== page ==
In the domestic and international commonly used complicated impact signal analysis and processing methods, Fourier transform, wavelet analysis, Hilbert-Huang transform and so on cannot effectively obtain the signal band distribution characteristics. For complicated impact signals that contain multiple components, the single value of its instantaneous frequency will not be guaranteed. The essential step in calculating the instantaneous frequency of a complex signal is to decompose the components of the complex signal one by one [1, 2].
2. Theory of equivalent method of frequency division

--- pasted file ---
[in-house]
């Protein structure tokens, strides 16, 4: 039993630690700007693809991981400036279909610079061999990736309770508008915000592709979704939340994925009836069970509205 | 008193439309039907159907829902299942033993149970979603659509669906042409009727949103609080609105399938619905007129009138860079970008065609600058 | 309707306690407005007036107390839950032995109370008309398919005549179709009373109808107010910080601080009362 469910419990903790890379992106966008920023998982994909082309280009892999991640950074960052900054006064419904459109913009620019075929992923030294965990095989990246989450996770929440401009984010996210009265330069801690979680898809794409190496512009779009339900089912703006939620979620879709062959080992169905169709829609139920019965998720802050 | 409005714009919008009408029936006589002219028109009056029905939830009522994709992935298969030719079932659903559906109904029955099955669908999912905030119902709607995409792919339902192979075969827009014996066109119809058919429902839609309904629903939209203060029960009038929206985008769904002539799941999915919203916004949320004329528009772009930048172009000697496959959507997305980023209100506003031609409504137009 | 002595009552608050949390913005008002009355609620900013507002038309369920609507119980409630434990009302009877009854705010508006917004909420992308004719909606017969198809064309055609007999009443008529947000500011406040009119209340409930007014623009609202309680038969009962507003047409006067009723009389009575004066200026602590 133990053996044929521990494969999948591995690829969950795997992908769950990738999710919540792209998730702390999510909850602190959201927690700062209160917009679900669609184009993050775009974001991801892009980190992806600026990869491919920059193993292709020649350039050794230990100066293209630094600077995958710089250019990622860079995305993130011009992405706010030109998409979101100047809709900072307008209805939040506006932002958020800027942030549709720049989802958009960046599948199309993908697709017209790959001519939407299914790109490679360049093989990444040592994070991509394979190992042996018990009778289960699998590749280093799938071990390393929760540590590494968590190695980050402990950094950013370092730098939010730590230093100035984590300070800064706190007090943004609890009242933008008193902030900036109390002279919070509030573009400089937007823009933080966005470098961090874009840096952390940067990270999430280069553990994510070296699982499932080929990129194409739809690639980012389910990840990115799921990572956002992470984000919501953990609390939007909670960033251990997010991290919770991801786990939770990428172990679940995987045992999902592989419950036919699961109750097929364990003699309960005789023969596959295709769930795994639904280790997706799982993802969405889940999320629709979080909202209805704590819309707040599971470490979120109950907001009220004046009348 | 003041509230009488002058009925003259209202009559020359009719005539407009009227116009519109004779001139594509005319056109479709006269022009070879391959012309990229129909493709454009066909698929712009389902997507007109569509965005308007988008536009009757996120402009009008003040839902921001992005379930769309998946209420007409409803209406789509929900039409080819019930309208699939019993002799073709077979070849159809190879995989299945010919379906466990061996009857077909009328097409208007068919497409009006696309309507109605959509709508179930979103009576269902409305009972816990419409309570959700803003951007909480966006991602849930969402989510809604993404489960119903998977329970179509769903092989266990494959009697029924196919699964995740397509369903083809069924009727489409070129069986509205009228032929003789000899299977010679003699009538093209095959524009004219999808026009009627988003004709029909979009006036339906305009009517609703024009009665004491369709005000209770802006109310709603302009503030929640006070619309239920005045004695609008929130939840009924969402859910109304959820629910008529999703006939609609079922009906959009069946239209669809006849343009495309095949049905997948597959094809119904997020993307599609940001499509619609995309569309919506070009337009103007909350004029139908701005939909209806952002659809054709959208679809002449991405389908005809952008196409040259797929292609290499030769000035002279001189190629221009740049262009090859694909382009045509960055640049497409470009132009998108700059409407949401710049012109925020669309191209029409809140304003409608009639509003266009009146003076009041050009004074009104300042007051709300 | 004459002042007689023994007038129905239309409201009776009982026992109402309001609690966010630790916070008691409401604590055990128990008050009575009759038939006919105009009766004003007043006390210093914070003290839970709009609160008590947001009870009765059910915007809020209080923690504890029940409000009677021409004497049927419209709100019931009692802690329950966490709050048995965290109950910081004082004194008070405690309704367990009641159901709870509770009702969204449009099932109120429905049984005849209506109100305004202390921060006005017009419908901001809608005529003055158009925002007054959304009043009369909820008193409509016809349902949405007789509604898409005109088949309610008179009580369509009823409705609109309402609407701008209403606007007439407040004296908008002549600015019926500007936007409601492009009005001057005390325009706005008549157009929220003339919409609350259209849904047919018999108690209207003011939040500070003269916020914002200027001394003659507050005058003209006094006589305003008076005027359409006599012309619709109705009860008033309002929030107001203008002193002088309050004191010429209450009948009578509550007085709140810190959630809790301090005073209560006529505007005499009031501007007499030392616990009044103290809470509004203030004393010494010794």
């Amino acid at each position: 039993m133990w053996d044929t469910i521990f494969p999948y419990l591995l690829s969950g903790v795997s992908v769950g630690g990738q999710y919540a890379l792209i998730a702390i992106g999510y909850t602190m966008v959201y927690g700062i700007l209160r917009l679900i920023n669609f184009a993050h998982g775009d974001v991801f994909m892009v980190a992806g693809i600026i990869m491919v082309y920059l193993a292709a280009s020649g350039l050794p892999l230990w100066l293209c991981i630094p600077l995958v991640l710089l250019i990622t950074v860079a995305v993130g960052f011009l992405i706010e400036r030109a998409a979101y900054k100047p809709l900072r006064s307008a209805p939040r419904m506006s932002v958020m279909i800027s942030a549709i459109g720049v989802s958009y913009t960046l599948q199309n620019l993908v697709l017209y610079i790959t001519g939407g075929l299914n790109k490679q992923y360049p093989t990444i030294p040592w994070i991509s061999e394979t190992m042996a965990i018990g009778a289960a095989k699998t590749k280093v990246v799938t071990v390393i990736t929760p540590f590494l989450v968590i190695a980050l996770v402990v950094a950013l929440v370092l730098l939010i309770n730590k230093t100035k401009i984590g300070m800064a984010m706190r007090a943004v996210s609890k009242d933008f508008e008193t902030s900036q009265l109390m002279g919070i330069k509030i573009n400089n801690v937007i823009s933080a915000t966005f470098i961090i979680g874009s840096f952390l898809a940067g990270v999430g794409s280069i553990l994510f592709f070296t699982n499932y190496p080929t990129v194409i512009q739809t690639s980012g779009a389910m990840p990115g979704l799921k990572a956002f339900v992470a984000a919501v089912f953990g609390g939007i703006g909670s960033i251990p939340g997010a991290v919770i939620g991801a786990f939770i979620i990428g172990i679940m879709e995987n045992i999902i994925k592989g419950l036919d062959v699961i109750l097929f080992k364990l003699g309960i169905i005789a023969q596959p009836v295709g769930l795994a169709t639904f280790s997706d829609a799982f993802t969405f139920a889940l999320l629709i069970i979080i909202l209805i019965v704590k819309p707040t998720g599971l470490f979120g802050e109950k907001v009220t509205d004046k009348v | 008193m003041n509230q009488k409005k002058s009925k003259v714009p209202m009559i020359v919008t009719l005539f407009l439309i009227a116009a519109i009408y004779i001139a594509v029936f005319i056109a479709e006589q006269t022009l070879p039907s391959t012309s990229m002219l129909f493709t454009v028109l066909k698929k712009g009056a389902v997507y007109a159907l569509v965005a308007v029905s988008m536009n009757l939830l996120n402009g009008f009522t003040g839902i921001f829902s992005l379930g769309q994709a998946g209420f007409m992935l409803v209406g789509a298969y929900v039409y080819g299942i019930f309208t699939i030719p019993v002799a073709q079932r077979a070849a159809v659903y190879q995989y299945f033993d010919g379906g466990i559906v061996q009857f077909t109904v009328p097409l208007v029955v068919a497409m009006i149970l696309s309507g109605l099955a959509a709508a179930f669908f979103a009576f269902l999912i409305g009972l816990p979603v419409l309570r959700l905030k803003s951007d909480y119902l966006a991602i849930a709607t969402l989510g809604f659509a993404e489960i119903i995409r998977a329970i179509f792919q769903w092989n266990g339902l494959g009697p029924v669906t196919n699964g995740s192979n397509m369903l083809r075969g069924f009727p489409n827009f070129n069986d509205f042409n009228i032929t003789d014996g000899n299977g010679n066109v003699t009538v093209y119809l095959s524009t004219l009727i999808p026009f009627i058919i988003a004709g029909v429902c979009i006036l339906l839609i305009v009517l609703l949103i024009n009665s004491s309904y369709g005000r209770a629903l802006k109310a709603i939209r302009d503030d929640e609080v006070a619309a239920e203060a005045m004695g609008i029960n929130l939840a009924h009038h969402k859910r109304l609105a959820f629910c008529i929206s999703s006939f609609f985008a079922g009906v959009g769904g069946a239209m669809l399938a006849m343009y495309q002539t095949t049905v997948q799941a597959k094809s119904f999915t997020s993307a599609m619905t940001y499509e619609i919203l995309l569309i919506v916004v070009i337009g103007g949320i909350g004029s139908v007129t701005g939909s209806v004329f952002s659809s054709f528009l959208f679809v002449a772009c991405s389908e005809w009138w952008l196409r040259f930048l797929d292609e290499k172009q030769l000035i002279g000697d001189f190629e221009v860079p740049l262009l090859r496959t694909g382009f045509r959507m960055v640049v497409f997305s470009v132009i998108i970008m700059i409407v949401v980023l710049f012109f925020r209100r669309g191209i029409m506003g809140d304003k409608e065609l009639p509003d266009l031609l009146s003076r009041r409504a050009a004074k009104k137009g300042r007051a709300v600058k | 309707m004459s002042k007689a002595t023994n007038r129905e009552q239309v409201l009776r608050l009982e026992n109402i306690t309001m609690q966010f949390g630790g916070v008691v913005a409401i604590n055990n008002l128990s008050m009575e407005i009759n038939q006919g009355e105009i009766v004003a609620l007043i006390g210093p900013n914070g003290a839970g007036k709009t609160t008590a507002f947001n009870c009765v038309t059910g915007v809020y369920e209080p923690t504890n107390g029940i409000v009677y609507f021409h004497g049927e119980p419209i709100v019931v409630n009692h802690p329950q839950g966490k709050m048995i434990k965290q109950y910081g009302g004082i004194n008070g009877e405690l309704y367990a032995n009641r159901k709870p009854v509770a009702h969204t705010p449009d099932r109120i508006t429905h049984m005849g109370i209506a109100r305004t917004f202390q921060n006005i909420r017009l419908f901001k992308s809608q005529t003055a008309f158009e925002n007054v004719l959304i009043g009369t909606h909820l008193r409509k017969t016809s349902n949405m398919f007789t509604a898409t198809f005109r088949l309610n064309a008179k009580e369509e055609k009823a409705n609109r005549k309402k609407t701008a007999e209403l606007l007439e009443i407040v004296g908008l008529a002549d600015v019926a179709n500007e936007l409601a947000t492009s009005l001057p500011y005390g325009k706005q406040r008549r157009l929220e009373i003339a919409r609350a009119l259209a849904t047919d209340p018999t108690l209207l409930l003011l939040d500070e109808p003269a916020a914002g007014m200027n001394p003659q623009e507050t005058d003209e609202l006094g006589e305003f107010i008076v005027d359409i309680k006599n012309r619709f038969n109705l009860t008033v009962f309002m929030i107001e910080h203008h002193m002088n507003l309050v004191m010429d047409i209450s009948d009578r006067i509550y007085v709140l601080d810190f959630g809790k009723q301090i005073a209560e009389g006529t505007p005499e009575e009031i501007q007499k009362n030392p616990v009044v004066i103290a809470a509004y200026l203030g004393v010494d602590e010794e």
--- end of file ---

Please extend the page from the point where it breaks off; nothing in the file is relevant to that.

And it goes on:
The complicated impact signal has a significant feature that the composition of the spectrum is very rich, there is little difference between low frequency and high frequency amplitude. It is difficult to find a criterion for the complex impact signal decomposition, filtering, extraction. Complicated impact signal can be considered as superposition of signals of different frequencies and amplitudes, the energy of each frequency signal is different. The autocorrelation function indicates the degree of correlation of random variables at two different moments, the power spectrum density of the signal can be calculated by the Fourier transform of the autocorrelation function. These two functions respectively characterize the basic characteristics of random signals from frequency domain and time domain: